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Brake Pads for the 135i

Discussion in 'E81/E82/E87/E88 (2004-present)' started by Gonzogonzilla, May 18, 2011.

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    Gonzogonzilla

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    I'll be doing some DE this summer and I need a little advice.

    Anybody have any recommendations on pads. Bav Auto's got Padgids, Mintex Xtreme and Cool Carbon pads. Anyone have any advice as to how they perform?
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    maxnix

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    Usually, OEM pads perform best on initial cold application like one encounters in street driving.

    OEM formulate each pad compound for each model of car. Aftermarket suppliers use just one ora few formulations and just cut the pad to fit.

    For track and fast mountain or high speed driving, you may well need a harder aftermarket pad.
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    mrsbee

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    I'm glad you asked this question. I'm in a similar situation, but looking for both rotors AND pads.

    I put OEM pads two days prior to tracking my car - they held up well but towards the end of the weekend they just got too hot. Keep in mind the car was running twice as much as all the other cars on the track and, well, perhaps one of the drivers were a bit hard on them a time or two. The pads themselves were good - but didn't impress me incredibly.

    I've been looking into the Stoptech high performance or the Hawk, I've heard nothing but great things about them - but at the same time I'm going to upgrade the rotors to either slotted or drilled. I've heard pros and cons for each, I'm going to keep digging and make a decision pretty quick.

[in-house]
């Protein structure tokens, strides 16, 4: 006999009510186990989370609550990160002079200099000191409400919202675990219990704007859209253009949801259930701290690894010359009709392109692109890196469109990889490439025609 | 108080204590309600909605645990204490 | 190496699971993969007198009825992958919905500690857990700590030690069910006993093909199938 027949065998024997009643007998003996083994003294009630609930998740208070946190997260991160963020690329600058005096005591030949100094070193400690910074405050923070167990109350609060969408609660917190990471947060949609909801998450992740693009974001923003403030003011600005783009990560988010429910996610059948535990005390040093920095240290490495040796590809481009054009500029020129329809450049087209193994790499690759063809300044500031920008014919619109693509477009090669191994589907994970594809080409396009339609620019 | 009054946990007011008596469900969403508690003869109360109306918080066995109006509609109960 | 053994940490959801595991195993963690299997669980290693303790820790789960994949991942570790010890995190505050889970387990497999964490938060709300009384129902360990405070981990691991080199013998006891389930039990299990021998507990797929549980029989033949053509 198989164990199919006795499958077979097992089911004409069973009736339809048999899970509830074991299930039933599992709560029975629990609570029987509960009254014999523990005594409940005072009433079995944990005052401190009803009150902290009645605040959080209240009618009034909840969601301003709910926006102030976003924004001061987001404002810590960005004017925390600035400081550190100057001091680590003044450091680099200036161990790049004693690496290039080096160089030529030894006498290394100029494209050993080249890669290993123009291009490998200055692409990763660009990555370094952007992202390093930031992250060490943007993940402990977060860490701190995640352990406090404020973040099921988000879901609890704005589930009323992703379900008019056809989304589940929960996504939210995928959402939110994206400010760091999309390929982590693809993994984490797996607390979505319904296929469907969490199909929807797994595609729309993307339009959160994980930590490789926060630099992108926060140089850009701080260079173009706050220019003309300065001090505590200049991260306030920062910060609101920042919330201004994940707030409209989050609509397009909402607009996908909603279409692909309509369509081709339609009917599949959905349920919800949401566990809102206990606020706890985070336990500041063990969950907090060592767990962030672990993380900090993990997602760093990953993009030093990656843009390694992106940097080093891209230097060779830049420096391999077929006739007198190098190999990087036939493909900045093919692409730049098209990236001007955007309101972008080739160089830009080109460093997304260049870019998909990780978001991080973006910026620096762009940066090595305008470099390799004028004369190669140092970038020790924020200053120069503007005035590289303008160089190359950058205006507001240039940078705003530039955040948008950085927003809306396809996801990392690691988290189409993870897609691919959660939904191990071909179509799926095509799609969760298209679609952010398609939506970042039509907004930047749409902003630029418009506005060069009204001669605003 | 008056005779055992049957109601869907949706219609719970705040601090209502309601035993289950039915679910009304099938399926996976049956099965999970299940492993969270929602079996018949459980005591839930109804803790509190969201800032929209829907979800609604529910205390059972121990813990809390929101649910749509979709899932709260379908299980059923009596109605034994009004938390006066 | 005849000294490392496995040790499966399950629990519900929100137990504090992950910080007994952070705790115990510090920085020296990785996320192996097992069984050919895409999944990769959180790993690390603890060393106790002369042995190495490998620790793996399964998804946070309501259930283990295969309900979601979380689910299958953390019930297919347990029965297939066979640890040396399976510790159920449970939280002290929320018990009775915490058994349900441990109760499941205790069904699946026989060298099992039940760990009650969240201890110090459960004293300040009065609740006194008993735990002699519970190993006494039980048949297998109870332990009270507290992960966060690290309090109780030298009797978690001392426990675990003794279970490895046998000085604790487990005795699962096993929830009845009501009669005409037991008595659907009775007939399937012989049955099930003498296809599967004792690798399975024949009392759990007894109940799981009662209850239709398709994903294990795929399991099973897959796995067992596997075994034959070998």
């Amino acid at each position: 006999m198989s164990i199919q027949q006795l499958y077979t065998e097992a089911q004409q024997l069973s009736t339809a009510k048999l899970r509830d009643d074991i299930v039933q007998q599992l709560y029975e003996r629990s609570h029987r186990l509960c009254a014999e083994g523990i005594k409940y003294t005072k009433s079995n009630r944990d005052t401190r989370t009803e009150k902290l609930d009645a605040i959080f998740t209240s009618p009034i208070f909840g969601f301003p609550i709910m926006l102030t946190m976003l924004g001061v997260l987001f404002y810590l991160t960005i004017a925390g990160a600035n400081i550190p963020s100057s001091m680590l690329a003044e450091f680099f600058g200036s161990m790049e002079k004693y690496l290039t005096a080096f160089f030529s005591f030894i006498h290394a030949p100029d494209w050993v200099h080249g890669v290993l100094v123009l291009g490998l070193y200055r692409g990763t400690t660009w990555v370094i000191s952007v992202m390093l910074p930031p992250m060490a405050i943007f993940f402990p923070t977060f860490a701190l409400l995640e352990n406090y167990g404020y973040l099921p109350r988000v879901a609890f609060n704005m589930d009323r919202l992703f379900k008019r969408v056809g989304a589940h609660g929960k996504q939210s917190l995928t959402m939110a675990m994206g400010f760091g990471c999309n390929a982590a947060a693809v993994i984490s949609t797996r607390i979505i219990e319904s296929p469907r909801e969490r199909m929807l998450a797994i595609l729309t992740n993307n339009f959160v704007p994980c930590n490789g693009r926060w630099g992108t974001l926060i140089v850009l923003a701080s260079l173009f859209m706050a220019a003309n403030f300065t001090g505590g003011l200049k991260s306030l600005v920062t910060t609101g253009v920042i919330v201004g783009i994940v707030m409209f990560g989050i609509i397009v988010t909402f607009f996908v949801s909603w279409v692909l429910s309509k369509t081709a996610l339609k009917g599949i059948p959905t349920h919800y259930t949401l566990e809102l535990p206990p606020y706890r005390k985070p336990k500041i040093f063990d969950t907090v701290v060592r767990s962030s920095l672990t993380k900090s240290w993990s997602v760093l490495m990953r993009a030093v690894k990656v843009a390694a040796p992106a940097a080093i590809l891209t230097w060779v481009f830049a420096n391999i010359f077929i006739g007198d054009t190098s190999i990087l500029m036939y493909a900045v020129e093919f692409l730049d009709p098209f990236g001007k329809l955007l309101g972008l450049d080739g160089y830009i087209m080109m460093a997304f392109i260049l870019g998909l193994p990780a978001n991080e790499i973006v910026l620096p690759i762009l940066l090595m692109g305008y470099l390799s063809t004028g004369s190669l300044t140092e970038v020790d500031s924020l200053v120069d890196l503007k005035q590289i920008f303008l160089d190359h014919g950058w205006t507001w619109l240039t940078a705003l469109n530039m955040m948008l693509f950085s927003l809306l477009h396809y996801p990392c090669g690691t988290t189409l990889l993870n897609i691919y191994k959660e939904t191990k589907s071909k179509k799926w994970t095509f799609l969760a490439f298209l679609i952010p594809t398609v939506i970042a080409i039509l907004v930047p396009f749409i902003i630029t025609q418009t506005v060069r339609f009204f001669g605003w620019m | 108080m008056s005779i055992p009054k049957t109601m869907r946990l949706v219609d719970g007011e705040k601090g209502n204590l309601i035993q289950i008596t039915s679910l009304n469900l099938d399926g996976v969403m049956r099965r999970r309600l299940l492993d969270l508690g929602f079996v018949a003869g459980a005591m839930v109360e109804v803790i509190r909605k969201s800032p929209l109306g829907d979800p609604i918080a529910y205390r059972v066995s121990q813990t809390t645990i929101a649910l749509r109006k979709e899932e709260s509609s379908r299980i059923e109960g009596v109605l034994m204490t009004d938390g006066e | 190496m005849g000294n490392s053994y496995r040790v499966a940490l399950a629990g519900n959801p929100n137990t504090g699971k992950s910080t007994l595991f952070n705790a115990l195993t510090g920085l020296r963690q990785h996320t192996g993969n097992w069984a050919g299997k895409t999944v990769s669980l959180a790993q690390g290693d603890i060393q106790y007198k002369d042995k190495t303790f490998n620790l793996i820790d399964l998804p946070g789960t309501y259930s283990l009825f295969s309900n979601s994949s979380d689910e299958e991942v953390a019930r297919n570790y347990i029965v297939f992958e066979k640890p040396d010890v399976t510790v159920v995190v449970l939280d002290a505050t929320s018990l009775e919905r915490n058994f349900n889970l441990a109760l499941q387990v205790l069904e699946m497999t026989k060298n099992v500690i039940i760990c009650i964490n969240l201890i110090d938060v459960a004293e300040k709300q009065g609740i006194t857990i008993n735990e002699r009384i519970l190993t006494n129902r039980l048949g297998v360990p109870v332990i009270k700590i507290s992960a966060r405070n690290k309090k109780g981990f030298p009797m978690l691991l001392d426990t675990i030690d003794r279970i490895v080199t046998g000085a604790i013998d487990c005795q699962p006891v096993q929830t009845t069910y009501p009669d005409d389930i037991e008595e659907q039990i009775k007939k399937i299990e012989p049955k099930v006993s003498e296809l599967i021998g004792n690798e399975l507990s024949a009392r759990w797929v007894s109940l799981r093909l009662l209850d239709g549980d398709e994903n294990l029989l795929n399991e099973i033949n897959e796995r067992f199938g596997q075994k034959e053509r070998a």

This may be helpful (also, they have a chat window that will pop up if you have further question, its pretty handy)
    http://www.tirerack.com/brakes/resu...oYear=2011&autoModClar=Built On or After 9/10
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    maxnix

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    What is usually required is greater thermal mass. As an aside, on the 135i (same as 128 performance brakes) high temperatures cause the dust seals to melt and the ceramic pistons to crack. Some aid to cooling is afforded by modifying the backing splash plates to allow more airflow on these cars. The F30 backing plates with a minimum of snipping also are used as the ducting is built in.

    For same or near size rotors, look at Racing Brake or ECS. The RB is 28mm rather than 26mm and has a little more mass. Otherwise, if your sugar daddy is in town, go for the full stoptech treatment, or Brembo or AP Racing.
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    mrsbee

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    I don't have the 128 Performance Brakes, due to that exact melting aspect. I looked into it and a couple peeps from down in the Peachtree chapter gave me a heads up on that whole bit. The stock brakes are pretty simple and incredibly easy to work on.

    As far as Brembos, I have heard incredibly mixed reviews on them. They work fantastically on some car set up and others they aren't as comfortable in everyday usage.

    I'm not sure exactly where the Sugar Daddy stab came from, but I certainly am not the one to ask for anything that I can't go out and get under my own power. If I can't get it on my own, I probably don't need it.
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    MGarrison

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    Talk about reviving a thread from the dead, May of 2011! Still can be pertinent, however.